Encyclopedia of Wireless Networks

Living Edition
| Editors: Xuemin (Sherman) Shen, Xiaodong Lin, Kuan Zhang

Localization in 3D Surface Wireless Sensor Networks

  • Miao JinEmail author
  • Hongyi Wu
Living reference work entry
DOI: https://doi.org/10.1007/978-3-319-32903-1_258-1

Synonyms

Problem Definition

Sensor network localization refers to the process of estimating the locations of sensor nodes with information between neighboring sensor nodes such as connectivity, local distance, and angle measurements. In real-world applications, many large-scale wireless sensor networks (WSNs) are deployed over complex terrains. Formally, a three-dimensional (3D) surface WSN is defined as follows.

Definition 1 (3D Surface Wireless Sensor Network)

A 3D surface sensor network consists of sensor nodes deployed on a 3D surface where wireless signals between nearby nodes propagate along the surface only.

Definition 2 (Localization of 3D Surface Wireless Sensor Network)

Given a 3D surface sensor network with distance measurements between neighboring nodes within their communication range, the localization problem is to recover the 3D coordinates of each sensor node.

Historical Background

Localization of a network deployed over a 3D surface generates a unique hardness compared with the well-studied localization of a network on 2D plane or in 3D volume. Specifically, due to limited radio range, the distance between two remote sensors deployed over a 3D surface can only be approximated by their surface distance, the length of the shortest path between them on the surface. Such surface distance is different from the 3D Euclidean distance of two nodes. A 3D surface is localizable if it exists a unique embedding up to a global rigid motion, under given constraints. Otherwise it is non-localizable. The following theorem claims that a network deployed over a 3D surface with surface distance information only is non-localizable, even if we assume accurate range distance measurement available (Zhao et al., 2012).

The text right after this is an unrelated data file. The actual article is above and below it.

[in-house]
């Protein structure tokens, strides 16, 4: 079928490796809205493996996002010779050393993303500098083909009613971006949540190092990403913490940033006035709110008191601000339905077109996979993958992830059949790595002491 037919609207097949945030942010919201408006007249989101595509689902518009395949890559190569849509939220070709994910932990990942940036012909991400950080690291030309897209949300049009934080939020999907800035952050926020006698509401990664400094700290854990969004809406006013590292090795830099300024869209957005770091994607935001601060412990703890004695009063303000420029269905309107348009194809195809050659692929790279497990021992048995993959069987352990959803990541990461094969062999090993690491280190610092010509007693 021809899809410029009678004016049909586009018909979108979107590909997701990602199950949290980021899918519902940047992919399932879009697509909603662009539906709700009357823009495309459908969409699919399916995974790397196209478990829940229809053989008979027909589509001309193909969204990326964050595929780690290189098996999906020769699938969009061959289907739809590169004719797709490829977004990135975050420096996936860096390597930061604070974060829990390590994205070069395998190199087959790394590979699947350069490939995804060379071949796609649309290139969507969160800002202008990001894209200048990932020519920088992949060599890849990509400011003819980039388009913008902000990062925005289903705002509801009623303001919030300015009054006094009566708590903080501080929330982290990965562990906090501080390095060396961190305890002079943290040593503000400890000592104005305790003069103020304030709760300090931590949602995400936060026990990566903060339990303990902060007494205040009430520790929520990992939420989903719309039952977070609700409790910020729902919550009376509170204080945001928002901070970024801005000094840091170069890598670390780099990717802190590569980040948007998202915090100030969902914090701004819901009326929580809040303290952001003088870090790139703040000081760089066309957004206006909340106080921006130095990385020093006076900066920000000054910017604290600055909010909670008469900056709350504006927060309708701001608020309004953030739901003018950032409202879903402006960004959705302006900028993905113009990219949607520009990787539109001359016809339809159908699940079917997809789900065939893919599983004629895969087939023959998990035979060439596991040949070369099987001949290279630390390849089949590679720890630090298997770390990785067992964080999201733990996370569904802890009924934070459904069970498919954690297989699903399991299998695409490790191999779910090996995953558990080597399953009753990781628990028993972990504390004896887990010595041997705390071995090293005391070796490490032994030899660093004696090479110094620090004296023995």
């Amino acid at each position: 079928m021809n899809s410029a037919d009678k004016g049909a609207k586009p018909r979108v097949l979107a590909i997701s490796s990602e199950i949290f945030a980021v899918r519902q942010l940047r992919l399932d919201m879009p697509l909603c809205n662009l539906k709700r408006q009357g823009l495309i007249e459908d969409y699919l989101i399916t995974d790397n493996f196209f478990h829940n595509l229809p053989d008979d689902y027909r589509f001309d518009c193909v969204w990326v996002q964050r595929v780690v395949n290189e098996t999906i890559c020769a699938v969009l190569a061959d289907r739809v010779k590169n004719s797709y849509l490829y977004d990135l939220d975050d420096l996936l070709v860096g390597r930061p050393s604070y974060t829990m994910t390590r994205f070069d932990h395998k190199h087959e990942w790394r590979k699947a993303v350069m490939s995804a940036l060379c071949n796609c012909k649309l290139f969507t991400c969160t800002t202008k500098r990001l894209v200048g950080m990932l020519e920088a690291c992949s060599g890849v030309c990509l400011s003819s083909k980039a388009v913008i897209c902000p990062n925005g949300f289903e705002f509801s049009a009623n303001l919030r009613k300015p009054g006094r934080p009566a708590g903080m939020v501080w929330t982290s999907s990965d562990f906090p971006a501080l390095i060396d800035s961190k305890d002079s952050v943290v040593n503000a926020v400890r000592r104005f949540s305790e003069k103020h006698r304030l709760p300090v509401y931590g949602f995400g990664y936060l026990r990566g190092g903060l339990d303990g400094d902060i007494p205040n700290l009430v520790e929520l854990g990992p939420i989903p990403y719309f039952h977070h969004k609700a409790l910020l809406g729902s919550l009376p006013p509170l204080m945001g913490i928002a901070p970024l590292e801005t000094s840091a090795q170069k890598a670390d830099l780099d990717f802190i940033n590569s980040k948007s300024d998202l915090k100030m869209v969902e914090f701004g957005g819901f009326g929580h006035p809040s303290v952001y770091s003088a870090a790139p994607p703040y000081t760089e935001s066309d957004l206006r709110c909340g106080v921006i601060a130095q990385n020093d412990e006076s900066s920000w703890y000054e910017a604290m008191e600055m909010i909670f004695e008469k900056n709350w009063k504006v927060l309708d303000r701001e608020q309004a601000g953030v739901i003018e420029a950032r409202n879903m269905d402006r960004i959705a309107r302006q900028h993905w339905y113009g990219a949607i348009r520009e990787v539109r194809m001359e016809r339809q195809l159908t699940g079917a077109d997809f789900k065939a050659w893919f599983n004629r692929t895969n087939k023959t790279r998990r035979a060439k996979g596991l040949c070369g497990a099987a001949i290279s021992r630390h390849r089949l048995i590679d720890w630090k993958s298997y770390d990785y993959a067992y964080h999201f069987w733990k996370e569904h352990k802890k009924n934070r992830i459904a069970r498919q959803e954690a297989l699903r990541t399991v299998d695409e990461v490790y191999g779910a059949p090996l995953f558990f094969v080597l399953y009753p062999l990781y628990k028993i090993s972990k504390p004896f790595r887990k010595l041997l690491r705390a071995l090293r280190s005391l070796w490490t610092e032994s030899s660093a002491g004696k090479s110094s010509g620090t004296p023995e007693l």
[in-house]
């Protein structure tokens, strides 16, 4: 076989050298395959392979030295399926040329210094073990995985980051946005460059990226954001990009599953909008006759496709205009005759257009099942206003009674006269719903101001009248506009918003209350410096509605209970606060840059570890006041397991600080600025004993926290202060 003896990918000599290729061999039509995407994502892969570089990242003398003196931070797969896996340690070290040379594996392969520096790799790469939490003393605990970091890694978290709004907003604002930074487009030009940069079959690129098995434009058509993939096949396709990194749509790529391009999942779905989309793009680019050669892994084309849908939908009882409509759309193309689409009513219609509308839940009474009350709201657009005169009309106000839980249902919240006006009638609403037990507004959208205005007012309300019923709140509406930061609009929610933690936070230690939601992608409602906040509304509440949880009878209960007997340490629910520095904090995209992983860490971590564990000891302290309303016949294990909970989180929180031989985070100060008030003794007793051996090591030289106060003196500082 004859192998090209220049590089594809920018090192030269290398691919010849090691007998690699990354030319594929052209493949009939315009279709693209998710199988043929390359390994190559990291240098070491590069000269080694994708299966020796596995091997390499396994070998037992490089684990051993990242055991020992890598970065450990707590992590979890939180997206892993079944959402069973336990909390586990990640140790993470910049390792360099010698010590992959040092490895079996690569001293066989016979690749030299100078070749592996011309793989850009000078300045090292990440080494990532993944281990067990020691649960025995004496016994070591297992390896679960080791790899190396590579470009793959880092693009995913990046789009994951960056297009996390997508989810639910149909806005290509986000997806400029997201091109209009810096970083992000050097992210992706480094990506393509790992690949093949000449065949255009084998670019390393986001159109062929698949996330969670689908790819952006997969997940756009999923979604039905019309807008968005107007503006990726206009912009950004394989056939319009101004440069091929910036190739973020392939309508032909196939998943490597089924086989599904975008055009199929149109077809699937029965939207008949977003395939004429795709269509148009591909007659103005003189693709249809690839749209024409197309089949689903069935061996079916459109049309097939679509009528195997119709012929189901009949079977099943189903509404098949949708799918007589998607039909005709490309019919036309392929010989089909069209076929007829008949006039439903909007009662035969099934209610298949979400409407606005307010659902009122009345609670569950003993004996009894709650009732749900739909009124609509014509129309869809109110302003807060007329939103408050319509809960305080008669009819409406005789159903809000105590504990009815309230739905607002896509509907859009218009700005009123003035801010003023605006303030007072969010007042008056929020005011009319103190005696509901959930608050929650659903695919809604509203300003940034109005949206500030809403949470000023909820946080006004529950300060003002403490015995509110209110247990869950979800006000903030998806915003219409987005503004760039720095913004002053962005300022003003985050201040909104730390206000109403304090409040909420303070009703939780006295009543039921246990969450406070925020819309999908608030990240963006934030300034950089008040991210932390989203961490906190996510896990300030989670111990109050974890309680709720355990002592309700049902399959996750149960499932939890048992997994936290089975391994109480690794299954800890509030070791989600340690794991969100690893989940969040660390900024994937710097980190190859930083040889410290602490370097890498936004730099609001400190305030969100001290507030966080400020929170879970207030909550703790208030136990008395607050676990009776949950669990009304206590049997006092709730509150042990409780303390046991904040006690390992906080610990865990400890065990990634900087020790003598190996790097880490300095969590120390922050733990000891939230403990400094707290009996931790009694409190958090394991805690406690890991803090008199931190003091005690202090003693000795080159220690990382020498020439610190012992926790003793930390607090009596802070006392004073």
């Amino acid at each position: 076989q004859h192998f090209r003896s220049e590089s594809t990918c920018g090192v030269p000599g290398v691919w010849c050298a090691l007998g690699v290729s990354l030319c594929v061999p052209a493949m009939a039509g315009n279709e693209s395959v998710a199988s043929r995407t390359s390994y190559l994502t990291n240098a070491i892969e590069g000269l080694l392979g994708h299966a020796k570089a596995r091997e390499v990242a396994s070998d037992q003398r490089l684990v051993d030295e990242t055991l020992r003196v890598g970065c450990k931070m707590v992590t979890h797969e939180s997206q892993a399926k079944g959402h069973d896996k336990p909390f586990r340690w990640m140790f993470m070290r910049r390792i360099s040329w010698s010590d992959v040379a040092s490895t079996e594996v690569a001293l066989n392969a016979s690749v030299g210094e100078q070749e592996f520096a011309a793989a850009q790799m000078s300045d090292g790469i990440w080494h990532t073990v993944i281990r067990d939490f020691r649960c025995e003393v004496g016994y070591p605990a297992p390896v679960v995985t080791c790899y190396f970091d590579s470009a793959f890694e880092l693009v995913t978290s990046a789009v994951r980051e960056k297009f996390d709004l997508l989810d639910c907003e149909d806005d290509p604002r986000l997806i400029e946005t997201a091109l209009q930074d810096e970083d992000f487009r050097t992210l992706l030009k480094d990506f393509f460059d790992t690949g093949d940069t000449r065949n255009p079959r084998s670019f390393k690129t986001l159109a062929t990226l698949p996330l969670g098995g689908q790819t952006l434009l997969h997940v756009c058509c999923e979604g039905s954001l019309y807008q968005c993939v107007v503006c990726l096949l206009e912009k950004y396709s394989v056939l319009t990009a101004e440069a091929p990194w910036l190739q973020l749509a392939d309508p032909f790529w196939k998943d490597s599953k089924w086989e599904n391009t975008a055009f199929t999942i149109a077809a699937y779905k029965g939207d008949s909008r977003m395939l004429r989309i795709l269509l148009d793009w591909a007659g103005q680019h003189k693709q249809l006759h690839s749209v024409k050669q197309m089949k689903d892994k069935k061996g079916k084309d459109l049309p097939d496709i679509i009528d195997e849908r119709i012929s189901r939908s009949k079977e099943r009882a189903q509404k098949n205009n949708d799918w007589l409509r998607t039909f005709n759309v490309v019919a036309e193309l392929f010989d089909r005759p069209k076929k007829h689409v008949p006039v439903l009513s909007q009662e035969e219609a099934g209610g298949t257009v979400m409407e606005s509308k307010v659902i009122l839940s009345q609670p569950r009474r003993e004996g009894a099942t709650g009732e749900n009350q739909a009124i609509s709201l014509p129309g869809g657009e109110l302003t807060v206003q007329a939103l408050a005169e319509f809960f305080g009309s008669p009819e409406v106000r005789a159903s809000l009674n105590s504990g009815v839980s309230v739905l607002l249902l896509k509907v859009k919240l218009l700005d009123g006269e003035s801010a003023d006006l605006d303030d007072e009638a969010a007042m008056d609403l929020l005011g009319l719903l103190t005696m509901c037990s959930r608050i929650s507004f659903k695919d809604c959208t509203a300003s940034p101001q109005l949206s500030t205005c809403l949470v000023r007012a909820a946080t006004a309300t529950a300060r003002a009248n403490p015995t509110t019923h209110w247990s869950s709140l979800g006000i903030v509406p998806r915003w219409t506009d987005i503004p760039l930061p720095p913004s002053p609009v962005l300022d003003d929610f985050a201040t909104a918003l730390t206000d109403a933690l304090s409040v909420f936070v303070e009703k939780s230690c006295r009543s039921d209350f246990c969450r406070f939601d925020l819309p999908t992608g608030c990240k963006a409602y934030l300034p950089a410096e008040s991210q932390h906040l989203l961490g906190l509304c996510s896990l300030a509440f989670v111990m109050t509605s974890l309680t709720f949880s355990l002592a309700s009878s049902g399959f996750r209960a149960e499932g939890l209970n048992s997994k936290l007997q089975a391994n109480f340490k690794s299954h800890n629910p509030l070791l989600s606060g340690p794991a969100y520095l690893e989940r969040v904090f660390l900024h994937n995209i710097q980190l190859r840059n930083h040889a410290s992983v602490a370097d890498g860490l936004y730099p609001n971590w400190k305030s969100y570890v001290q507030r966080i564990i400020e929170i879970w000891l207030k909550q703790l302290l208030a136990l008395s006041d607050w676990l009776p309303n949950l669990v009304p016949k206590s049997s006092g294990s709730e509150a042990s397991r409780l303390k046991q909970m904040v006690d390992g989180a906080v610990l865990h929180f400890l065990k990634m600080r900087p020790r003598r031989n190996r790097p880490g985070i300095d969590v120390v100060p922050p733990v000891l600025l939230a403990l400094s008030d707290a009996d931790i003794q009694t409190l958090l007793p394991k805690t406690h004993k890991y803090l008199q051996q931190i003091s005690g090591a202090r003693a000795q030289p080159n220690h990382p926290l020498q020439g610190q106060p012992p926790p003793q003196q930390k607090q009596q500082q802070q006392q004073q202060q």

Theorem 1

A general 3D surface is not localizable, given surface distance constraints only.

One intuitive example is that a piece of paper shown in Fig. 1a can be rolled up to a cylinder illustrated in Fig. 1b or to other curved shapes (see Fig. 1c). The distances between all pairs of points on the paper clearly remain the same under different shapes. Besides the open surface discussed above, similar deformation can be applied on closed surfaces (see Fig. 1d1f for example). Clearly, ambiguous embeddings exist, and thus a general 3D surface is not localizable under given surface distance constraints only.
Fig. 1

Illustration of the non-localizability of general 3D surfaces. A surface can be deformed to another one without changing the surface distance between any pair of points. (a) A 2D surface. (b) Deform to cylinder. (c) Deform to wave shape. (d) A closed 3D surface. (e) Small deformation. (f) Large deformation (Zhao et al., 2012)

Given a wireless sensor network deployed on a 3D terrain surface with one-hop distance information available, a simple distributed algorithm introduced in Zhou et al. (2011) extracts a refined triangular mesh from the network connectivity graph. Vertices of the triangular mesh represent the set of sensor nodes. An edge between two neighboring vertices indicates the communication link between the two sensors. The state-of-the-art surface network localization methods are based on the extracted triangular mesh structure.

Surface Network Localization with Height Information